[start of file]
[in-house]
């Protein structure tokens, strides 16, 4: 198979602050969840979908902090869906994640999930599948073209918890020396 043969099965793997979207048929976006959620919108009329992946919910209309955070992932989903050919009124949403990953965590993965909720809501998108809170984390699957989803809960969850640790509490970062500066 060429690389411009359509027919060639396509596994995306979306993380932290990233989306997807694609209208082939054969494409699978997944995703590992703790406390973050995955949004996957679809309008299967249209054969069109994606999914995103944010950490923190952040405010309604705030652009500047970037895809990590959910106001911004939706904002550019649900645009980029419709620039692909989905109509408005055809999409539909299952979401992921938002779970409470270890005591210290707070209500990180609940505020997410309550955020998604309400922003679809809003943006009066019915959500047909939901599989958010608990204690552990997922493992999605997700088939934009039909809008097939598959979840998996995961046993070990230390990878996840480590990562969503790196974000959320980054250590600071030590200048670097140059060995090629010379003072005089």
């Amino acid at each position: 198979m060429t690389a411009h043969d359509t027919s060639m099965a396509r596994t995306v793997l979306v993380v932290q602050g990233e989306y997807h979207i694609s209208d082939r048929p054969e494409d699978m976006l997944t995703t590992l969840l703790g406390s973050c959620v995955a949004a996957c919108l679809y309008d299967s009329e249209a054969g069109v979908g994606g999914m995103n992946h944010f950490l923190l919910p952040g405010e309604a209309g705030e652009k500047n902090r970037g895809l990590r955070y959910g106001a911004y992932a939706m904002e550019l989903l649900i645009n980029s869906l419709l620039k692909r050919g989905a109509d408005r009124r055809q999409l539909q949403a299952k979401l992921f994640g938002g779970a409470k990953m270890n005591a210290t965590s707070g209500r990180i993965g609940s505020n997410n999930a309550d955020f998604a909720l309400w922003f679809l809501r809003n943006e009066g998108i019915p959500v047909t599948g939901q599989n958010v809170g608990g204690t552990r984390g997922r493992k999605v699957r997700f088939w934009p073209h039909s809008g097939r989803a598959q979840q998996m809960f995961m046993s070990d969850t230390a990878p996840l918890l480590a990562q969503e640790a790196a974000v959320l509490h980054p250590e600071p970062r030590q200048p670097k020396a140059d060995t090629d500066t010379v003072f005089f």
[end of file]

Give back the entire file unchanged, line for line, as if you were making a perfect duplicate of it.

[in-house]
């Protein structure tokens, strides 16, 4: 198979602050969840979908902090869906994640999930599948073209918890020396 043969099965793997979207048929976006959620919108009329992946919910209309955070992932989903050919009124949403990953965590993965909720809501998108809170984390699957989803809960969850640790509490970062500066 060429690389411009359509027919060639396509596994995306979306993380932290990233989306997807694609209208082939054969494409699978997944995703590992703790406390973050995955949004996957679809309008299967249209054969069109994606999914995103944010950490923190952040405010309604705030652009500047970037895809990590959910106001911004939706904002550019649900645009980029419709620039692909989905109509408005055809999409539909299952979401992921938002779970409470270890005591210290707070209500990180609940505020997410309550955020998604309400922003679809809003943006009066019915959500047909939901599989958010608990204690552990997922493992999605997700088939934009039909809008097939598959979840998996995961046993070990230390990878996840480590990562969503790196974000959320980054250590600071030590200048670097140059060995090629010379003072005089």
């Amino acid at each position: 198979m060429t690389a411009h043969d359509t027919s060639m099965a396509r596994t995306v793997l979306v993380v932290q602050g990233e989306y997807h979207i694609s209208d082939r048929p054969e494409d699978m976006l997944t995703t590992l969840l703790g406390s973050c959620v995955a949004a996957c919108l679809y309008d299967s009329e249209a054969g069109v979908g994606g999914m995103n992946h944010f950490l923190l919910p952040g405010e309604a209309g705030e652009k500047n902090r970037g895809l990590r955070y959910g106001a911004y992932a939706m904002e550019l989903l649900i645009n980029s869906l419709l620039k692909r050919g989905a109509d408005r009124r055809q999409l539909q949403a299952k979401l992921f994640g938002g779970a409470k990953m270890n005591a210290t965590s707070g209500r990180i993965g609940s505020n997410n999930a309550d955020f998604a909720l309400w922003f679809l809501r809003n943006e009066g998108i019915p959500v047909t599948g939901q599989n958010v809170g608990g204690t552990r984390g997922r493992k999605v699957r997700f088939w934009p073209h039909s809008g097939r989803a598959q979840q998996m809960f995961m046993s070990d969850t230390a990878p996840l918890l480590a990562q969503e640790a790196a974000v959320l509490h980054p250590e600071p970062r030590q200048p670097k020396a140059d060995t090629d500066t010379v003072f005089f």